Presenting dental implants as a treatment option: why it needs to be a team effort

Jan. 24, 2011
Case presentation for dental implants really doesn’t have to be difficult. Michelle Kratt says everyone on the team should be properly trained so that it becomes second nature for them to discuss implants with patients — and this, in turn, will increase office production.

By Michelle Kratt

Even though dental implants as we know them today have been around longer than some of us have been alive, there are still so many people who are uneducated about them and unaware of how dental implants can benefit people not only by “filling a hole” in their mouth, but also filling a hole in their life.

You will have patients who come in to your practice not having any idea what dental implants are or what they are used for, and still other patients will come in to the practice knowing more about dental implants than your team does. Either way, you need to know how to present a case to these patients.

If you have a patient who needs to have a root canal or a tooth extracted, most times they think they will have to have a three-unit bridge or wear a partial denture. They are completely unaware that dental implants are an option. It is up to the doctor and team to educate patients about the benefits and risks of dental implants, as well as financial and oral hygiene obligations. Just like all procedures, there will be patients who want to know everything from what the implant is made of to how painful the procedure will be, how long the healing process is, and how well trained the doctor and team are. These are the patients who take every brochure you have available and go home to talk to everyone from their spouse to their co-workers and neighbors. You probably will have to put a lot of effort into “selling” this case to these patients, and you may also have to see them for consultations more than once.

If the doctor and hygienist are the only ones on your team who can speak to patients about implants, you’re in trouble. Your entire team should be educated so they can answer any questions the patient may have about implants. The assistant should be able to build on what the doctor has told the patient by comfortably speaking about the procedure, describing what is on models, showing before-and-after photos, etc., while the doctor is out of the operatory. This is a very crucial step in the case presentation process. We all know — no matter what the procedure is — that once the doctor leaves the operatory, the patient looks at the assistant and asks him or her to repeat everything the doctor said in laymen’s terms.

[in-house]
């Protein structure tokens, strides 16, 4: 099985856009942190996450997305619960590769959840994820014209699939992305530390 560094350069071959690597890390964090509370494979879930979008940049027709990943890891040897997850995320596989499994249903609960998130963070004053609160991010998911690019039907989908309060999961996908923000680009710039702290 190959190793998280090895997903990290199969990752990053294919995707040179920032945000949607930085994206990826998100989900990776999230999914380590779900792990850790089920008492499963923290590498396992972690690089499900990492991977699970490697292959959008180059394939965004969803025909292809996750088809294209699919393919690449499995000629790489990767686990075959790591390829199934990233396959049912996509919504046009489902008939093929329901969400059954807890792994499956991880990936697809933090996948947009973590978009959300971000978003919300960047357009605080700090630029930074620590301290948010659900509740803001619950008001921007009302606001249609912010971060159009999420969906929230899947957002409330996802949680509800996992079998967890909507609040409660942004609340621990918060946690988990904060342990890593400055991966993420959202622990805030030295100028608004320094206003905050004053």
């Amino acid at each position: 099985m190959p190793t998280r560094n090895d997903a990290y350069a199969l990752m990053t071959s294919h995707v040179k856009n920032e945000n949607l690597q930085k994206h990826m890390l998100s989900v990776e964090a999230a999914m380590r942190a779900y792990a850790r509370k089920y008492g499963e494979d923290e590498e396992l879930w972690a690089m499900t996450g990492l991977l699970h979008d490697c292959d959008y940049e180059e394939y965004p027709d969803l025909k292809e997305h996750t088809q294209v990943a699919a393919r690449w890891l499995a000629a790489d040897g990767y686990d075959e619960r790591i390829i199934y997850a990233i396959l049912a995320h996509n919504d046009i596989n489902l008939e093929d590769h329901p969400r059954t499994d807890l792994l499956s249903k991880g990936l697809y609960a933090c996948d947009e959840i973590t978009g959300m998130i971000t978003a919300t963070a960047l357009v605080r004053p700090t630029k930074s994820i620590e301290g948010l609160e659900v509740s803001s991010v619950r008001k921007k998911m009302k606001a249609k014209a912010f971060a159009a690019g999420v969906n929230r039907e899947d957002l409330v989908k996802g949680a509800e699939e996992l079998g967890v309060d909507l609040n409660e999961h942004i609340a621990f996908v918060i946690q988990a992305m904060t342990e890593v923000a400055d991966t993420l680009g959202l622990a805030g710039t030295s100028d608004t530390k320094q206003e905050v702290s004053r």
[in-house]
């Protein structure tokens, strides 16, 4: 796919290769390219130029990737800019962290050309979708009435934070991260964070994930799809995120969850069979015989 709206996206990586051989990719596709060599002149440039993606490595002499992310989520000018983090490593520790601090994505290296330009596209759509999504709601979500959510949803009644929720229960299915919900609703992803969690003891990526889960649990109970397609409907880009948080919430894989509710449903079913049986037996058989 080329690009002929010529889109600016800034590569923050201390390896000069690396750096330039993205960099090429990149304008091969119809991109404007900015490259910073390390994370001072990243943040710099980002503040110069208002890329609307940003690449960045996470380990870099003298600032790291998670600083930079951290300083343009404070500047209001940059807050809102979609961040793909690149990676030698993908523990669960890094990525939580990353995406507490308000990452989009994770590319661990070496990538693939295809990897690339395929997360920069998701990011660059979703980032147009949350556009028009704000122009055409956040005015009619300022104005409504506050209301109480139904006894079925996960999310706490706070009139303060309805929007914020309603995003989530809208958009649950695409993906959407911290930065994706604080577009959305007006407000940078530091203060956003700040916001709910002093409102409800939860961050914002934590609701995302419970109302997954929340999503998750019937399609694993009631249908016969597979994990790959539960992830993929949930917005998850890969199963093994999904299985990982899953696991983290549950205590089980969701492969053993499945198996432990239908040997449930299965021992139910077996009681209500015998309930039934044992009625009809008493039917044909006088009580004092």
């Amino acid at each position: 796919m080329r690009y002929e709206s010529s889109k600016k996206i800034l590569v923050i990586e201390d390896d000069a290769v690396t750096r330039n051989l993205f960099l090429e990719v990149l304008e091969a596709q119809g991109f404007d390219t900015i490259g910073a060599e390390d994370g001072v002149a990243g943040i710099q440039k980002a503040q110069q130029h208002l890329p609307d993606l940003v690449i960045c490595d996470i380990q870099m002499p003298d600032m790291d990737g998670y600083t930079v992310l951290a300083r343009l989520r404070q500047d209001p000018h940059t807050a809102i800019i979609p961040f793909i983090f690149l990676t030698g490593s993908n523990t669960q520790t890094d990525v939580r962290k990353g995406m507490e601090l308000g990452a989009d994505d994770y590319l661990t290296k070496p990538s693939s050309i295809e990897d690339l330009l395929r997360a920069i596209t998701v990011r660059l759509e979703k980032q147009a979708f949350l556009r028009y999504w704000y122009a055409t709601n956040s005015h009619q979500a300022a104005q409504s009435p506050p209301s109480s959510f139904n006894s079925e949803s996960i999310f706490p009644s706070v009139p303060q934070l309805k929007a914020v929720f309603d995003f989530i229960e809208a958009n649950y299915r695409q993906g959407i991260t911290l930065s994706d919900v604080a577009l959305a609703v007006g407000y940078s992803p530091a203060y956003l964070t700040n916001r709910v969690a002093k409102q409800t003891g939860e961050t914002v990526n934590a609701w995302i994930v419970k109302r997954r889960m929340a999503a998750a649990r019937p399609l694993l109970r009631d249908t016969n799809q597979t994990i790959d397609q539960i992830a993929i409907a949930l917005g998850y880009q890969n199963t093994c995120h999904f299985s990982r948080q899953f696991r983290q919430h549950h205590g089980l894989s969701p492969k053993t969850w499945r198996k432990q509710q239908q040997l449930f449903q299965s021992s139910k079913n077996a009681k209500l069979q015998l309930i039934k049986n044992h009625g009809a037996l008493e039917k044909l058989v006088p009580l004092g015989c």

Your administrative team should know at least the basics about implants and the procedure, because most of the time patients will ask them questions while scheduling the appointment or when they call the office. If your entire team comes across to the patient as well versed in the procedures performed within the practice, the patient will have much more confidence and be willing to schedule the appointment than in a practice where only a few people know what is going on and everyone else is running around trying to find someone who knows about implants.

If your patient has been referred to by his or her general dentist or the case is complex and the general dentist doesn’t feel comfortable doing it, chances are the general dentist has already explained some of the procedure and answered some questions. The patient may also have done some research not only on dental implants, but also on the doctor and the practice itself. The most difficult part of selling this case will probably be finances. If you have someone who knows the procedure and is comfortable discussing the financial options available within your practice, this type of patient should be a “slam dunk” to schedule.

I know of a patient who was partially edentulous on the maxilla. She had been to several dentists but did not feel they offered her the best treatment options or were qualified to perform the procedure. She had researched implant procedures on the Internet and spoke with friends who have had implants placed. Then, she researched the dentists in the area who performed the type of procedure she needed. She said it took her months to finally decide on a practice, and the practice she chose was almost two hours away from her. When she scheduled her consultation appointment, she already knew what had to be done, she just wanted to make sure the dentist and practice would be a good match for her. After a brief consultation, she was brought to see the implant/financial coordinator, and since the practice offered several attractive financial options, the case was “sold” and the appointments were scheduled. This patient is now a walking advertisement for the practice; she has told everyone what a wonderful experience she had.

Now we all know that there are very few patients who will be as easy as the patient described above, but case presentation for implants really doesn’t have to be difficult. If everyone on the team is properly trained and the patient is properly educated, it should be a pretty simple process. If your team is not already properly trained, it is definitely worth investing in them so it becomes second nature for them to discuss implants, and this, in turn, increases office production.

Author bio
With 20 years of dental experience, Michelle Kratt recently made the shift to dental practice management consulting. She is a fellow of the American Association of Dental Office Managers (AADOM) and is currently working on her fellowship with the Association of Dental Implant Auxiliaries (ADIA). Michelle is also the founder and president of NEDAT Study Club for dental administrative team members, and was recently recognized by AADOM for her efforts. She can be reached at [email protected].